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A year makes all the difference for Tim Thomas
Posted By Joe Haggerty On January 24, 2009 @ 7:34 pm In General | No Comments
MONTREAL, Quebec — Tim Thomas has always been a work in progress when it comes to keeping his competitive emotions in check.
University of Vermont coaches still talk about the Roy Hobbs-style swing that the former Catamounts netminder took at a puck in a fit of pique after surrendering a goal in practice. He didn’t snap the extra-wide goalie stick with the force of his blow, or hit an unsuspecting coach with the errant puck after taking the mighty swipe. Nope.
Instead the young goalie — capable of explosive tantrums that bordered on epic — took a hack at a puck that had the audacity to slide through his pads, lifting the biscuit straight into the the scoreboard at the Gutterson Fieldhouse. Light bulbs blew apart and sparks flew everywhere as both the hockey version of “The Natural” and the damaged scoreboard raged.
With that ultimate Thomas story as the fitting backdrop, the underdog B’s goaltender had to fashion a new trick last season when his mother Kathy was diagnosed with breast cancer. Thomas’ parents had moved to Boston in recent years to be near their son, and Thomas’ mom received treatment at some of the finest medical institutions in the world.
On the ice Thomas was enjoying his finest season in the NHL and earned his first All-Star berth while finishing fourth in the NHL in save percentage. Unfortunately his mother was still undergoing treatment for breast cancer last January, and couldn’t attend the ceremonies in Atlanta to watch her son earn the victory in net for his Eastern Conference team.
All that has changed this season however: Thomas’ mother is in remission from breast cancer and she is well enough to watch her son again suit up for the Eastern Conference squad. This time, she’s at the All-Star Game in person along with his dad, Tim Sr., as well as Thomas’ wife and children. The group made the trek to Montreal from Boston to take in Timmy’s weekend. Add to that the bonus of also soaking in the atmosphere of an NHL All-Star Game amid a setting that hockey executives couldn’t dream up: the hockey hotbed of the Habs during their 100th Anniversary season.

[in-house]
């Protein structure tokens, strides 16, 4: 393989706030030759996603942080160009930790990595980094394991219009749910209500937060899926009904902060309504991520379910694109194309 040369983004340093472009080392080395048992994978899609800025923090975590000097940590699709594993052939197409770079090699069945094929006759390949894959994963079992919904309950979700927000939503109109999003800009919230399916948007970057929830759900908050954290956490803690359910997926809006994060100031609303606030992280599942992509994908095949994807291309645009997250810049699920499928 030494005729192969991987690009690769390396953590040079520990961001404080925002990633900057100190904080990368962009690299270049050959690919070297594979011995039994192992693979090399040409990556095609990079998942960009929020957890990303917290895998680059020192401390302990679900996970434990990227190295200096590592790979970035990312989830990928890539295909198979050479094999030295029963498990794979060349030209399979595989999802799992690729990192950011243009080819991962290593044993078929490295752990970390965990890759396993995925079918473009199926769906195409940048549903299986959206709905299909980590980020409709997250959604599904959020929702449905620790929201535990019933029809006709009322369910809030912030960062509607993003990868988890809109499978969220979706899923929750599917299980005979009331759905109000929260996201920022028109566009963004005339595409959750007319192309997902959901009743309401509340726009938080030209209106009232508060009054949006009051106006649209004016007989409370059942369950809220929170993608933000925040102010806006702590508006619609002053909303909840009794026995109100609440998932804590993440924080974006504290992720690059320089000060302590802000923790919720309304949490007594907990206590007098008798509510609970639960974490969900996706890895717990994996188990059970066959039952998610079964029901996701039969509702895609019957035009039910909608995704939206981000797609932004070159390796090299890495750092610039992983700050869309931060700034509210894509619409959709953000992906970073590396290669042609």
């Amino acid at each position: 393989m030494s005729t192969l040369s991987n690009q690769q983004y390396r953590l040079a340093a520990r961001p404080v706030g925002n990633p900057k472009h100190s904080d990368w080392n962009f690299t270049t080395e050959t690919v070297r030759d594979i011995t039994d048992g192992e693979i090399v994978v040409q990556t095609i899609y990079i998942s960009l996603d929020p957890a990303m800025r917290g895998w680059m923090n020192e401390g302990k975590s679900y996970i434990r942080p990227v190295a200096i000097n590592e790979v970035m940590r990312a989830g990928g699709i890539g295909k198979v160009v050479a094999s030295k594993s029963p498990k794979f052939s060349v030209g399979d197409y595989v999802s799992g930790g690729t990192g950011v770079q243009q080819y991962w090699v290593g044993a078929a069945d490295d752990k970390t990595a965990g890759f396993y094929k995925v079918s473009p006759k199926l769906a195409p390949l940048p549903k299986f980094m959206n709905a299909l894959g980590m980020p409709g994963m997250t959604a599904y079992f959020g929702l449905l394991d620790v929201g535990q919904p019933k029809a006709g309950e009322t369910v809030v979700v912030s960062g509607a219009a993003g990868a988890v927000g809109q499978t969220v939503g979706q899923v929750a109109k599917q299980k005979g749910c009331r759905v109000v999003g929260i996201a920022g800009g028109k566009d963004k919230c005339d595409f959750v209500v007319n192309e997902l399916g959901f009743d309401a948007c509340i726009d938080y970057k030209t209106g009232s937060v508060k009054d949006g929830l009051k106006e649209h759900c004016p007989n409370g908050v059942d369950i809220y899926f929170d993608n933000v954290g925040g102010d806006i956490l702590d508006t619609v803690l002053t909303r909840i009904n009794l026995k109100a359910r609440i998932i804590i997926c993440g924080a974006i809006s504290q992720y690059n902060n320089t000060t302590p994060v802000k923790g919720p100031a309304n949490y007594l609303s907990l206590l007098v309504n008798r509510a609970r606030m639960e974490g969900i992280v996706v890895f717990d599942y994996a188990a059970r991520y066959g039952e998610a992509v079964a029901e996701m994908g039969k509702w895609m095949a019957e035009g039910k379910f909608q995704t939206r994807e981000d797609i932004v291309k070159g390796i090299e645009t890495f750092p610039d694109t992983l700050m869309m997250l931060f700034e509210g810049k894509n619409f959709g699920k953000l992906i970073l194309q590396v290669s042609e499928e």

“They’re both nice…it’s a great honor,” said Thomas of the back-to-back All-Star bids. “Both of them mean a lot. Last year was my first one and this year I was left off the ballot and still got on the team. So both of them are special. I really enjoyed it last year, but hopefully this year I’ll be a little more relaxed. I know the routine a little better this year and my parents were able to come this year.
“My mom was undergoing chemo last year at this time last year for breast cancer,” added Thomas. “So that makes it really special in its own right.”
It’s the cruelest of ironies that Thomas’ greatest team and individual success — until this season — coincided with his mother battling cancer, but the casual hockey observer might never have known the inner turmoil that Thomas suffered through. Whether Kathy was having a good day or a bad day in her treatment, her son was trying to maintain the same mindset going to the rink every day.
It was something like this: “Win and play as well as you can to make your mom proud and happy.”
it worked and perhaps his mom was even a little bit of an inspiration for Thomas, who – true to his can’t-keep-him-down nature – remained optimistic in the face of mortality’s specter once his mom began her battle with perhaps the most hated and feared word in the English language: cancer. When Tim was growing up, Kathy normally steered clear of her young goaltender after games – because she knew that Tim Sr. would already be bursting at the seams with pointers.
But last season Kathy Thomas became the focal point for all of Tim’s considerable efforts between the pipes.
“[Hockey] didn’t make it any easier, but I’m an optimist so I always held out hope that things were going to be okay,” said Thomas. “Being in Massachusetts with some of the best health care in the world helps. My parents moved to Boston a couple of years ago, so they were here.
“It sounds dire to say, but the survival rate for breast cancer is getting better and better,” added Thomas. “I was playing and she was going through that. I always thought that she was going to be okay, but I also always wanted to play well because I knew that would make her feel good. It gave her something to focus on.”
With cancer thankfully in the rear view mirror for the Thomas family, Tim is doing plenty at All-Star weekend in Montreal to again make his mom feel good.
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